How does an MRI scan work?

An MRI scan is one of the most fascinating diagnostic tools of modern medicine, as it works by taking advantage of the composition of the human body, using both radio waves and magnetic fields to produce highly detailed images of what’s happening inside the patient. Most of the human body is made up of water; the exact percentage can vary from person to person, as fat doesn’t hold quite as much as lean tissue, but most adults will be around 55 to 60% H2O. Those hydrogen atoms are what makes the MRI scan work – at their center is a small particle called a proton, and it’s these magnet-like particles that make the scan an effective diagnostic tool.

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If you have ever played with a magnet, you will know that you can pull a compass needle away from where it would point without interference. The magnets in the scanner work in conjunction with the radio waves to create pictures – just as the magnet changes the direction of a compass needle, the magnets in the scanner pull all the protons in the same direction. The radio waves knock the protons out of alignment again, and short on-off bursts in areas of the body requiring examination form the pictures required to make a diagnosis.  Additionally, different types of tissue produce different signals, so the scan can be particularly useful in distinguishing healthy tissue from potentially cancerous areas, and even how deeply the tumor might be seated within the body. This is an invaluable tool in determining whether cancer surgery has been successful or not.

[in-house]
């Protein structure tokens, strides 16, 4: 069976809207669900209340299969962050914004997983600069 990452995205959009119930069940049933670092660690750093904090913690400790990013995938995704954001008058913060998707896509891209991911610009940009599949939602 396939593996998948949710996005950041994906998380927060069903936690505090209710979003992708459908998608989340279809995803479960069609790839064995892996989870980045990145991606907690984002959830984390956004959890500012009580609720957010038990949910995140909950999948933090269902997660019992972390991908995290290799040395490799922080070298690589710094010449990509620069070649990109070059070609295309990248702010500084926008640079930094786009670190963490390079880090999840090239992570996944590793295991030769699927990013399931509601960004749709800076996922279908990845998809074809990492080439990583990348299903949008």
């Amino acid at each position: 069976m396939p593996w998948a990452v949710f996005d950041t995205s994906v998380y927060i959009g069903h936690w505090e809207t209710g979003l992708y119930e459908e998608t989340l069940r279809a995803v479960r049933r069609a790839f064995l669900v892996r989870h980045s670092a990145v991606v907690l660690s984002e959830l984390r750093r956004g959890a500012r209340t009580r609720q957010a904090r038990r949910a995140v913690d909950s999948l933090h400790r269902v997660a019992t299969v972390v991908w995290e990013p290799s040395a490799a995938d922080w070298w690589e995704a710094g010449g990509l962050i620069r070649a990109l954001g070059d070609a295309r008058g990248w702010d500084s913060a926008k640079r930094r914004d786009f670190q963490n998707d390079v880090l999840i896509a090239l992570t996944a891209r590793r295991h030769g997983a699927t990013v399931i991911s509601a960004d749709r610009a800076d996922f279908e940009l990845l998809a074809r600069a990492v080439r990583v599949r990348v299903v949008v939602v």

Having an MRI scan can make some people feel anxious, but familiarity with the procedure can help to take away a lot of the fear. The duration of the scan will depend entirely on the size of the area to be covered, but even a full-body scan is unlikely to take longer than 90 minutes. If you are very claustrophobic, you can ask for a sedative to help you relax whilst the scan is taking place, and it’s usually possible to bring your own music to be played into the scanner to pass the time. The scanner can be very noisy, and you will be given earplugs and headphones to wear to protect your hearing.

 

Because of how it works, an MRI scan is unfortunately not for everyone – even though it is unlikely to hurt your baby, do mention if you are, or if you might be pregnant. Metal objects can interfere with the scan too; remove piercings, dentures, glasses and wigs with metal clips, and try to arrive for your appointment in clothes that don’t have metal fastenings. Before your scan, you will be given a questionnaire to fill in, so don’t forget to mention any metal implants, including fillings and IUDs. It won’t mean you can’t have your scan, but the medical staff carrying out the procedure can make allowances if they are aware in advance.

 

Image courtesy of [stockdevil] at FreeDigitalPhotos.net

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